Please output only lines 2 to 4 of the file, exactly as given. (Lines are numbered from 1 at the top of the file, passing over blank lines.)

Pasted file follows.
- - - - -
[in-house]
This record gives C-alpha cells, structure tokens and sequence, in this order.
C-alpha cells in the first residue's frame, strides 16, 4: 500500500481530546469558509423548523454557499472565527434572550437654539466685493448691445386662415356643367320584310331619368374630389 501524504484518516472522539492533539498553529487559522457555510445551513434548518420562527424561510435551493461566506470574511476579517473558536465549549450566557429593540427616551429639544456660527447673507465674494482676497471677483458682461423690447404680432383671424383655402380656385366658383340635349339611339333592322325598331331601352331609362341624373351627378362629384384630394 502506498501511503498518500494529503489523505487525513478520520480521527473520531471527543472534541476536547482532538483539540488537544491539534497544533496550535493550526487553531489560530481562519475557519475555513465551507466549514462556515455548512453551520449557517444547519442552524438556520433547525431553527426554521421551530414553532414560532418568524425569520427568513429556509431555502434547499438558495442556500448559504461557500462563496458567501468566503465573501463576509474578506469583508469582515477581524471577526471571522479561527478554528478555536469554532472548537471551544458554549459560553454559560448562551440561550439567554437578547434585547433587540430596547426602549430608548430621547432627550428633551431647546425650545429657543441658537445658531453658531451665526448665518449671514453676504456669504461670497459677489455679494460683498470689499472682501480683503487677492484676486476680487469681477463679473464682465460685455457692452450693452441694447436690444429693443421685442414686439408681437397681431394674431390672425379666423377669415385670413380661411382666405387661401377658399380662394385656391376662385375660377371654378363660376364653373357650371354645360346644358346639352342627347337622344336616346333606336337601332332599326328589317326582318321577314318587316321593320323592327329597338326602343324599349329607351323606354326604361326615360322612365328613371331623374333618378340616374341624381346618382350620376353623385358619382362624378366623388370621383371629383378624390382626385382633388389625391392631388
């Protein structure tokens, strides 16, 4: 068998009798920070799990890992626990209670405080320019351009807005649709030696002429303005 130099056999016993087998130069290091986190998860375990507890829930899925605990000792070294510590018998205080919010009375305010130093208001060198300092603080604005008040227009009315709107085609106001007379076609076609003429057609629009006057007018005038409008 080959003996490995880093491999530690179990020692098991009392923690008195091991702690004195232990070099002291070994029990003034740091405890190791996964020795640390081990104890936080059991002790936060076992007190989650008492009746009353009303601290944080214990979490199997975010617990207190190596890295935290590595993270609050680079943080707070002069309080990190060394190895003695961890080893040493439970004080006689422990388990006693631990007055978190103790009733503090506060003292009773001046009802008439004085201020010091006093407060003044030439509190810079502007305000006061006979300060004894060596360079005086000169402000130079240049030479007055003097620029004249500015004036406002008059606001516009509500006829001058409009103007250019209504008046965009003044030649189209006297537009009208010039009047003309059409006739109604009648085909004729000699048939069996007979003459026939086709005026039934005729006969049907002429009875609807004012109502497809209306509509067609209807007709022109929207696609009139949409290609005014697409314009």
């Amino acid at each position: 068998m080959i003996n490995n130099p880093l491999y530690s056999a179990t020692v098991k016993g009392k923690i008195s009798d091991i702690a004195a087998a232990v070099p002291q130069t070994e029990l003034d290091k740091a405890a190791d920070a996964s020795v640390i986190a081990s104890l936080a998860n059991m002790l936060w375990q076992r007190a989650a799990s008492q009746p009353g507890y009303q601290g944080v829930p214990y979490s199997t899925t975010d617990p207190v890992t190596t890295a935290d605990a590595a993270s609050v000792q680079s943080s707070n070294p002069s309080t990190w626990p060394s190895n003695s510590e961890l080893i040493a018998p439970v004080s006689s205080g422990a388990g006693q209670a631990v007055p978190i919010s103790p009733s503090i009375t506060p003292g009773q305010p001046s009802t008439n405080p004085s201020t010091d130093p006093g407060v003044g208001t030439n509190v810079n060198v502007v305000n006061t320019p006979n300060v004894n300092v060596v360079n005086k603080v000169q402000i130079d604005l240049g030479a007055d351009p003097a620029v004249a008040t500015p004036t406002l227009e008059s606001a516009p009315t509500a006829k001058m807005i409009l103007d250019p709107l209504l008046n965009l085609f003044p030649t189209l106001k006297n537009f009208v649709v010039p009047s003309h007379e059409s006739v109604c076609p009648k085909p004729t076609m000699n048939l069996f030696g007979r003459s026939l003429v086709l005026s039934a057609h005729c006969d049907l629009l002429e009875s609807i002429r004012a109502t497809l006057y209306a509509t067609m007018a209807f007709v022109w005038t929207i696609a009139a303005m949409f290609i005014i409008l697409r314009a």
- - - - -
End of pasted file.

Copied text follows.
This record gives C-alpha cells, structure tokens and sequence, in this order.
C-alpha cells in the first residue's frame, strides 16, 4: 500500500481530546469558509423548523454557499472565527434572550437654539466685493448691445386662415356643367320584310331619368374630389 501524504484518516472522539492533539498553529487559522457555510445551513434548518420562527424561510435551493461566506470574511476579517473558536465549549450566557429593540427616551429639544456660527447673507465674494482676497471677483458682461423690447404680432383671424383655402380656385366658383340635349339611339333592322325598331331601352331609362341624373351627378362629384384630394 502506498501511503498518500494529503489523505487525513478520520480521527473520531471527543472534541476536547482532538483539540488537544491539534497544533496550535493550526487553531489560530481562519475557519475555513465551507466549514462556515455548512453551520449557517444547519442552524438556520433547525431553527426554521421551530414553532414560532418568524425569520427568513429556509431555502434547499438558495442556500448559504461557500462563496458567501468566503465573501463576509474578506469583508469582515477581524471577526471571522479561527478554528478555536469554532472548537471551544458554549459560553454559560448562551440561550439567554437578547434585547433587540430596547426602549430608548430621547432627550428633551431647546425650545429657543441658537445658531453658531451665526448665518449671514453676504456669504461670497459677489455679494460683498470689499472682501480683503487677492484676486476680487469681477463679473464682465460685455457692452450693452441694447436690444429693443421685442414686439408681437397681431394674431390672425379666423377669415385670413380661411382666405387661401377658399380662394385656391376662385375660377371654378363660376364653373357650371354645360346644358346639352342627347337622344336616346333606336337601332332599326328589317326582318321577314318587316321593320323592327329597338326602343324599349329607351323606354326604361326615360322612365328613371331623374333618378340616374341624381346618382350620376353623385358619382362624378366623388370621383371629383378624390382626385382633388389625391392631388
């Protein structure tokens, strides 16, 4: 068998009798920070799990890992626990209670405080320019351009807005649709030696002429303005 130099056999016993087998130069290091986190998860375990507890829930899925605990000792070294510590018998205080919010009375305010130093208001060198300092603080604005008040227009009315709107085609106001007379076609076609003429057609629009006057007018005038409008 080959003996490995880093491999530690179990020692098991009392923690008195091991702690004195232990070099002291070994029990003034740091405890190791996964020795640390081990104890936080059991002790936060076992007190989650008492009746009353009303601290944080214990979490199997975010617990207190190596890295935290590595993270609050680079943080707070002069309080990190060394190895003695961890080893040493439970004080006689422990388990006693631990007055978190103790009733503090506060003292009773001046009802008439004085201020010091006093407060003044030439509190810079502007305000006061006979300060004894060596360079005086000169402000130079240049030479007055003097620029004249500015004036406002008059606001516009509500006829001058409009103007250019209504008046965009003044030649189209006297537009009208010039009047003309059409006739109604009648085909004729000699048939069996007979003459026939086709005026039934005729006969049907002429009875609807004012109502497809209306509509067609209807007709022109929207696609009139949409290609005014697409314009």